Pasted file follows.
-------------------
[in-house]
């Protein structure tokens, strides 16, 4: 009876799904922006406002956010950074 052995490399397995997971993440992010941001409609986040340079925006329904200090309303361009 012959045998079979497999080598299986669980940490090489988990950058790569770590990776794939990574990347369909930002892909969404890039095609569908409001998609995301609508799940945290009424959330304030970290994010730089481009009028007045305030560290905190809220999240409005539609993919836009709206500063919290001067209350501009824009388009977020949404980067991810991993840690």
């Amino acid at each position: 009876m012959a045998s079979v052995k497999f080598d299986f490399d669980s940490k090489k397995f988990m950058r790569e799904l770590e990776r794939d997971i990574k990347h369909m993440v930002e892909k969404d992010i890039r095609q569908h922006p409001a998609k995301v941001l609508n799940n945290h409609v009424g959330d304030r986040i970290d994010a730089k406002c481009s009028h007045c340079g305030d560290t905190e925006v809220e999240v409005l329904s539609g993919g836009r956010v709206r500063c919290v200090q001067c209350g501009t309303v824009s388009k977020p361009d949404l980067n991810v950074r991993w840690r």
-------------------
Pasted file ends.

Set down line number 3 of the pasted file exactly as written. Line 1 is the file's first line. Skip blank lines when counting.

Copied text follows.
């Amino acid at each position: 009876m012959a045998s079979v052995k497999f080598d299986f490399d669980s940490k090489k397995f988990m950058r790569e799904l770590e990776r794939d997971i990574k990347h369909m993440v930002e892909k969404d992010i890039r095609q569908h922006p409001a998609k995301v941001l609508n799940n945290h409609v009424g959330d304030r986040i970290d994010a730089k406002c481009s009028h007045c340079g305030d560290t905190e925006v809220e999240v409005l329904s539609g993919g836009r956010v709206r500063c919290v200090q001067c209350g501009t309303v824009s388009k977020p361009d949404l980067n991810v950074r991993w840690r």